Testimonial from a Japanese Doctor

Dear William Wolcott,

I greatly appreciate your book “The Metabolic Typing Diet.”

I am a Japanese medical doctor who, five years ago, succumbed to illness of a flu infection, and I could not work for one year due to my poor physical condition. Before that, I had been aggressively working as a chest surgeon (I work as a primary doctor at the present.).

I have experienced trauma and have been afflicted by tinnitus, anorexia, headache,
urinary disturbance and other various autonomic imbalances for a long time.

At that time I was disappointed in modern medicine, but I had hopes for oriental medicine and I knew of diet therapies like macrobiotics.

Soon, I got started on the macrobiotic diet. I stopped all animal foods and dairy
products. In 1999, I consulted Michio Kushi [one of the founders of macrobiotics] when he visited to Japan. He was gentle and advised me sincerely. In 2000, I visited the Kushi Institute [a well-known macrobiotic educational center] for three months because I wanted to study macrobiotics and know the real situation of macrobiotics in Americans.

Frankly speaking, I was discouraged. People who stuck closely to macrobiotics were barebones, not healthy and looked ghost. They were always irritated. Some teachers were nice and were good advisers, however almost all macrobiotic women had hard personalities and were not calm. On the other hand, almost all macrobiotic men were feminine.

Why? Macrobiotic people do not eat animal foods–they eat grains and vegetables.

In Japan there is a similar phenomenon. People who stick to George Ohsawa-style diet [a macrobiotic-type diet] are thin, aging and not calm. Most of his successors were not long-lived.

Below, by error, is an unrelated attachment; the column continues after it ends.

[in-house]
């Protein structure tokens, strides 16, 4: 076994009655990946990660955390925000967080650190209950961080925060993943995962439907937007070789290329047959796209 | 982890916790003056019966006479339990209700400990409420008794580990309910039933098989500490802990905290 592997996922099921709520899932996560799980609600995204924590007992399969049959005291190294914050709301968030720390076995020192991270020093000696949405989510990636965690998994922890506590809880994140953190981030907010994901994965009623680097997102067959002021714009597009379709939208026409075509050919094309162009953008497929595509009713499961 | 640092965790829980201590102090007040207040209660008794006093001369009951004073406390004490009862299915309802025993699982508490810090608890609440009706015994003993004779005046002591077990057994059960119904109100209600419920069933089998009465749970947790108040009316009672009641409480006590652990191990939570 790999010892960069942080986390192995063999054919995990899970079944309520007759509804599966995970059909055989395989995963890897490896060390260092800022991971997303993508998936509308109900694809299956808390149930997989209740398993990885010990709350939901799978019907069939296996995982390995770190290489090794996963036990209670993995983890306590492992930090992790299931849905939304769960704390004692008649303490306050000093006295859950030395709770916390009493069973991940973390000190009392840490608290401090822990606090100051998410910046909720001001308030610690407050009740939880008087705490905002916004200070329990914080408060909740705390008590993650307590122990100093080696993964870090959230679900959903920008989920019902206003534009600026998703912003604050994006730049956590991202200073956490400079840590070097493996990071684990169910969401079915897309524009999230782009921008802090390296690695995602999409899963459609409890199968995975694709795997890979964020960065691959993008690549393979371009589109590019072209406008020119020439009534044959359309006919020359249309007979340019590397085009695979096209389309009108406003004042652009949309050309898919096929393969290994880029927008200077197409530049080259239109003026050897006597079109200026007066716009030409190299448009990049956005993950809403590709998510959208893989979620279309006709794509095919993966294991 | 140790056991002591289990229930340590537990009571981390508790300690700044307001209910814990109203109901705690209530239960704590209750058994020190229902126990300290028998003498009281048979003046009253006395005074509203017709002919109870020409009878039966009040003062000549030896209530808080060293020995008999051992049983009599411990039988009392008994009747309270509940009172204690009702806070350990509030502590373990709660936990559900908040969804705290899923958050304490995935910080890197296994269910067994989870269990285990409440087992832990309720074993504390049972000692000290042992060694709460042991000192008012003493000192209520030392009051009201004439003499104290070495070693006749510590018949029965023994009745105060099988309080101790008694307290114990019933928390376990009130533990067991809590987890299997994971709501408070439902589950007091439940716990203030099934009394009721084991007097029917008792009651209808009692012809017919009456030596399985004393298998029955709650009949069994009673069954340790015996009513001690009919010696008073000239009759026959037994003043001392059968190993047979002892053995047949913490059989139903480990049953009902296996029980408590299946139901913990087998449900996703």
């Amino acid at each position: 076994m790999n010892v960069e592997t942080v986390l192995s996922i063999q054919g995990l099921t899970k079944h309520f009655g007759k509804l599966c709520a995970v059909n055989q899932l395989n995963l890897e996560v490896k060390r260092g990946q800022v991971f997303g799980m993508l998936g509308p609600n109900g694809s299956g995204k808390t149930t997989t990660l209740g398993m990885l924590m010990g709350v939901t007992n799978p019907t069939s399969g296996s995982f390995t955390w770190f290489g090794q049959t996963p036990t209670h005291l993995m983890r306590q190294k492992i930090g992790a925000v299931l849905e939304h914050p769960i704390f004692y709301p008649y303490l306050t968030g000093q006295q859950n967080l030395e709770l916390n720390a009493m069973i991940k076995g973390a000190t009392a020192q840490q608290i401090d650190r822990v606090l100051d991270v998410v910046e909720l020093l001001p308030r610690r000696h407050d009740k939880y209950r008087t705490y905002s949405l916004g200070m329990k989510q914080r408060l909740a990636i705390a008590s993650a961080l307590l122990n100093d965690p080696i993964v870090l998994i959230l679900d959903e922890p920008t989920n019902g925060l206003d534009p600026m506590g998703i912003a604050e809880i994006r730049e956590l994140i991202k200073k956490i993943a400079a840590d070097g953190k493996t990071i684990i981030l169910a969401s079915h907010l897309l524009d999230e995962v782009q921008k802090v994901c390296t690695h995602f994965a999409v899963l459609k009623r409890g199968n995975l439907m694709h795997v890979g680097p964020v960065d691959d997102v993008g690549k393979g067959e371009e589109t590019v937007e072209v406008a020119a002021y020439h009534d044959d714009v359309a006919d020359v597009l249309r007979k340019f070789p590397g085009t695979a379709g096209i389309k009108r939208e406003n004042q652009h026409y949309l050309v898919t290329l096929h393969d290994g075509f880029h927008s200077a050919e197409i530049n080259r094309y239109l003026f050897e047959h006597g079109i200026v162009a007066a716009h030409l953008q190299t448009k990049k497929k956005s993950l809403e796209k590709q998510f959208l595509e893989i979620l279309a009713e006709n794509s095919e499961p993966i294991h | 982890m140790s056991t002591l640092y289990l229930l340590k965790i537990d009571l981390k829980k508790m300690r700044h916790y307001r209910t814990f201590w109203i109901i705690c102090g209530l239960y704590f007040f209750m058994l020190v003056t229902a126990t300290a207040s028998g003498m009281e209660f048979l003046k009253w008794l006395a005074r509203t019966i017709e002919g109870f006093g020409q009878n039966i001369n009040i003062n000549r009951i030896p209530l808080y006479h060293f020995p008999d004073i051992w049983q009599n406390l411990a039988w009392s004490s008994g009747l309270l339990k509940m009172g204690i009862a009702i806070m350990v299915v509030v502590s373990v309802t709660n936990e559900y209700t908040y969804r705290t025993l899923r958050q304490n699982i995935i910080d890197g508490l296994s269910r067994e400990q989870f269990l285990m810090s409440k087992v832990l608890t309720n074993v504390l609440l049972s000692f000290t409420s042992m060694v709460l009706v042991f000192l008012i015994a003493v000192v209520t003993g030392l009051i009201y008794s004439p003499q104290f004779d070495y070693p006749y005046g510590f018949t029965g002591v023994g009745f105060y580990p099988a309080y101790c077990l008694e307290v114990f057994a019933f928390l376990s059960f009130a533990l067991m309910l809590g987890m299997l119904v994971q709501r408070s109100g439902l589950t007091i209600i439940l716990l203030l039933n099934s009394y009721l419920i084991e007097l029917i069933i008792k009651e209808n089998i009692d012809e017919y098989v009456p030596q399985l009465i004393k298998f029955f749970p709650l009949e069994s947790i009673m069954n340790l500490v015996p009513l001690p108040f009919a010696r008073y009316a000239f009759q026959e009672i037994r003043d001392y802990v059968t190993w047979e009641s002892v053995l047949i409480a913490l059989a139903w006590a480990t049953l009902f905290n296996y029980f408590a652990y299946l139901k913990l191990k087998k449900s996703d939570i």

After flying back to Japan, I adhered to macrobiotics consistently because I believed that “Yan repels Yan,” so Yan human should not eat Yan animal foods.

(Certain Japanese brown rice-diet authorities affirm that eating animal food is against the universe law, so if you eat animal food, you are sure to end your life.)

However, I began to feel sick when I ate much more brown rice. So, I ate
more vegetables. After doing this, my brain became sharp unlike before, but I could not gain strength. I got tired easily; I always felt hungry and my body became rigid.

All this time, I had repeatedly asked myself a great question: whether humans
should eat animal foods.

One month ago, I learned of your book through Dr. Joseph Mercola’s Web site. Soon I read “The Metabolic Typing Diet” and learned that I am a “Protein Type” right on.

At last I figured out the mystery.

Now I know why certain people feel refreshed when eating brown rice, but certain people do not.

I learned that I should consume animal protein and fat. No, I MUST consume them.

Lastly, I abandoned being a so-called macrobiotic vegetarian and started eating fish and eggs and taking flaxseed oil.

The transitional period was short, and I now feel refreshed. I have no doubt that I was lacking protein and fat.

I appreciate knowing www.mercola.com and “The Metabolic Typing Diet.” I am not yet in perfect condition, but I am relieved from anxiety and distress. I believe that I will return to health increasingly.

Japanese have eaten animal foods from ancient days. People living on the seacoast have eaten oceanic fish, shellfish and seaweed; people living in the mountains have eaten wild game and freshwater fish. Naturally they have eaten various grains and seasonal vegetables, and the Japanese have been active and sharp.

However, Japan has been westernized, and therefore we have forgotten our traditional diet.

Nowadays, poor-quality animal foods and vegetables, processed foods and junk
foods penetrate down to the streets. Almost all fish are contaminated, and there are few organic animal foods. Many Japanese people are sick, and there are a lot of crimes–absolutely regrettable.

Now is the time to recover a proper diet in Japan, but most Japanese physicians play down the role of diet in health. In the future, Japanese physicians must study the relationship between diet and disease.


Yasumasa Takeda, MD
Chiba, Japan

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